There's a simple formula for finding success as a freelance writer: Submit good copy on time and be easy to work with. Supplement that with the rest of our editors' advice and you'll leap through the new writer's jungle of portfolios, pitching, and getting paid.

Freelance writing is a flexible and potentially lucrative profession. But that first gig can be elusive, and it’s usually a steep learning curve on the way to landing repeat clients.

The right guidance can improve your odds of breaking through, and then fill your LinkedIn inbox for years to come. So how about some tips straight from those who hold the purse strings?

The editors at Money Under 30 have pooled together our collective years of fielding pitches, briefing assignments, and negotiating rates to form this insider handbook for neophyte wordsmiths.

Mastering the Old-School and New-School Basics

First things first: You can never know too much about narrative structure, sourcing information, grammar, usage, punctuation, syntax, and the organization of ideas.

Whoa, that seems like a lot. And yet we want even more than that.

Editors are seeking out writers who can do more than write. You don’t need to know everything about publishing, but offering creative skills beyond the written word will make you stand out against the competition.

Provide More Than Just Text

If you can shoot a decent photo, edit videos, or design some eye-catching graphics to accompany your text, make sure your editor knows that.

A woman saying, 'I can do it all.'


Keeping au courant of social media trends and knowing the basics of SEO (keyword research, site authority, ranking difficulty, linking best practices, etc.) will help improve the traction of your articles and can also help you deliver more successful pitches.

Being competitive might also mean you’ll have to abandon some of the technophobia writers are prone to. Some sites may ask you to upload and publish your content, so knowing your way around at least one CMS, like WordPress, might make you a more attractive prospect for certain publishers.

And — fetch your smelling salts — some HTML won’t hurt.

Portfolio > Ph.d.

An advanced degree in Early Slavic Literature might make you the life of a party. But good writing samples, not a diploma, are what ultimately lead to writing gigs.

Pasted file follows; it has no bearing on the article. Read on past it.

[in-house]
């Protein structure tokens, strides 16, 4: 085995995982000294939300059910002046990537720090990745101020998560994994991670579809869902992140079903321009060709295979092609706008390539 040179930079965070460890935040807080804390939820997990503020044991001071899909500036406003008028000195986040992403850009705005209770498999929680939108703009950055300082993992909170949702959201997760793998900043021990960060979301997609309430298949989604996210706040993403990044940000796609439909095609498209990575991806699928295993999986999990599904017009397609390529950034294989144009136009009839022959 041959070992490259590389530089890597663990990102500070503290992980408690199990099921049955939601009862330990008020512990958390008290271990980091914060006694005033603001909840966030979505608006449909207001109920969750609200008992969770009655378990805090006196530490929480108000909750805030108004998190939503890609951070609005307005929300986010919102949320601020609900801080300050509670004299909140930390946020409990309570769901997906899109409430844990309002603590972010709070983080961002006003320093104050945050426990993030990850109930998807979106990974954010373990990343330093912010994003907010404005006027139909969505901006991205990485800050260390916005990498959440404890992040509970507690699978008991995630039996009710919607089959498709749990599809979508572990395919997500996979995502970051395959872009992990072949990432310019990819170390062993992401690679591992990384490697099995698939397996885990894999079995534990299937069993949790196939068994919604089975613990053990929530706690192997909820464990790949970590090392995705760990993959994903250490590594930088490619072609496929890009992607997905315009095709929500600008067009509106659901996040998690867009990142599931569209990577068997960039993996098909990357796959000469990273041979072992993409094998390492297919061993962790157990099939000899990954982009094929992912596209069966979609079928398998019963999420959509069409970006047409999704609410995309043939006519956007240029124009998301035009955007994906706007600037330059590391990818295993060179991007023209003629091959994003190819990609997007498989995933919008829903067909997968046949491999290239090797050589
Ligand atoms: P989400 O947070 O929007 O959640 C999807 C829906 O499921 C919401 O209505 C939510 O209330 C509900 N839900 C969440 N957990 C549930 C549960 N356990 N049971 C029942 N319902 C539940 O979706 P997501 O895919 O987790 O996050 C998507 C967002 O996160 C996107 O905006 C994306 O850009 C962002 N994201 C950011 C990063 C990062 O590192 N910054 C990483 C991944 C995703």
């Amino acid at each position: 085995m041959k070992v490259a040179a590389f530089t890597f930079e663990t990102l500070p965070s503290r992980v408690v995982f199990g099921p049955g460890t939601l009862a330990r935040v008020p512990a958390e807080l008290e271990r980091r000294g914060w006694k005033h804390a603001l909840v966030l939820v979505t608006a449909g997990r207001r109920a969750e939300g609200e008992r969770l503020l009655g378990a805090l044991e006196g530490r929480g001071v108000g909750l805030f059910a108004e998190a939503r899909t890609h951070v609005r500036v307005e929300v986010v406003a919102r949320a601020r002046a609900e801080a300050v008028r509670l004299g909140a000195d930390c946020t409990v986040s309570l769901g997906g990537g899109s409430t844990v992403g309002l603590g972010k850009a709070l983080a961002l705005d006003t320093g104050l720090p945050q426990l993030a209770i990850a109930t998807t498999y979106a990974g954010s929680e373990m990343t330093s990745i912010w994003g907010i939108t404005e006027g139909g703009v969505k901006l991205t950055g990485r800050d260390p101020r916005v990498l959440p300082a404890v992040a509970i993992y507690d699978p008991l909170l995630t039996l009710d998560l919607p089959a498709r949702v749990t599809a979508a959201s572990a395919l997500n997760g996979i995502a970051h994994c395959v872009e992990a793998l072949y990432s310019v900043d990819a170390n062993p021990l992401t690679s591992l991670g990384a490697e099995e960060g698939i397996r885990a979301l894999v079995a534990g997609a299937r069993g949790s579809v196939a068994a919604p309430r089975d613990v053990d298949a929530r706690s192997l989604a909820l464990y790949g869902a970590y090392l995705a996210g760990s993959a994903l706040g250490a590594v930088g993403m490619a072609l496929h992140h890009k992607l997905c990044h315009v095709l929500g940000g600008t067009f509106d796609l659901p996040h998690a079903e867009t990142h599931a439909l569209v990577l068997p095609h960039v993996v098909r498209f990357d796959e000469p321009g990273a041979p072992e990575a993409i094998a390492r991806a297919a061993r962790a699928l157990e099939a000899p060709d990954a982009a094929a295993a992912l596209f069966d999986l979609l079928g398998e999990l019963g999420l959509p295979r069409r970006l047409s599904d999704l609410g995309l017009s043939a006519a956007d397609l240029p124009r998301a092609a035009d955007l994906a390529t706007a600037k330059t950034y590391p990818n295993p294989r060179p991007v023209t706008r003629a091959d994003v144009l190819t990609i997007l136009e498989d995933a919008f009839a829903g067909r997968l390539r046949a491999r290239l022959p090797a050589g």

That said, while you technically don’t need to go to college to be a successful writer, taking a few professional development courses in English, creative writing, journalism, PR, marketing, or business will give you a leg up if you don’t have a degree.

Building Your Portfolio

It’s a conundrum as old as the quill/pen/MacBook itself: Writers usually need experience to get experience. But breaking through is well within your reach.

Start Small; Start Local

If you already have a regular day job unrelated to writing, consider if your employer runs a blog, email newsletter, social media presence, or any other medium that will give you a chance to write some kind of published material.

Currently unemployed? Apply the same approach to any community, educational, religious, sports, or charitable organizations you might belong to. The bottom line is that you’ll be hard-pressed to get freelance writing gigs unless you already have some kind of writing sample to show, and approaching an organization you’re already affiliated with might be the easiest way to land your first writing responsibilities.

What Do You Really Know?

Once you have some basic writing samples — be they ad copy, social media posts, or even internal company announcements — start looking for chances to write outside your circle, but inside your wheelhouse. There are publishing opportunities for virtually every subject under the sun, and some publishers may be willing to overlook a limited portfolio if you have significant real-world experience in the topics they cover.

Identify what you love and have lived and then find out who’s publishing content about that. Are you a budding writer trapped in the body of a car salesperson? Your firsthand expertise might be more valuable to MotorTrend than a more experienced writer whose closest exposure to the auto industry are marathon GTA sessions.

Don’t Worry About Rates at First

Although it’s important for every seasoned writer to know their worth and advocate for appropriate pay, you should consider writing for low pay or even for free at first, provided the content is published and credited to you. Those initial clients will be giving you more than money. They are giving you bylines and experience, which you’ll need in order to start earning some real bread later on.

Uncontrolled laughter


One fine day you’ll have a steady stream of paying clients. And if at that point in your career an editor asks you to do an unpaid, ‘trial’ article, you can muffle your laughter while drafting your version of the ‘Sorry, I don’t work for free anymore’ email.

Sourcing Paid Clients

Once you’ve accumulated three published writing samples you’re proud of, it’s time to let the world know you’re the next big thing, and that they’re missing out if you’re not on their roster of freelancers.

A man saying, 'I'm kind of a big deal.'


Start within Your Circle

Do a long brainstorming session of all your personal and professional contacts. Then edit the list down to those whose companies might have need for writing services of some kind. The majority of businesses create some kind of written content, be they in the healthcare, education, tech, finance, travel, or etc. sectors.

Then Move Outward

Complement your in-network approach with an out-of-network approach: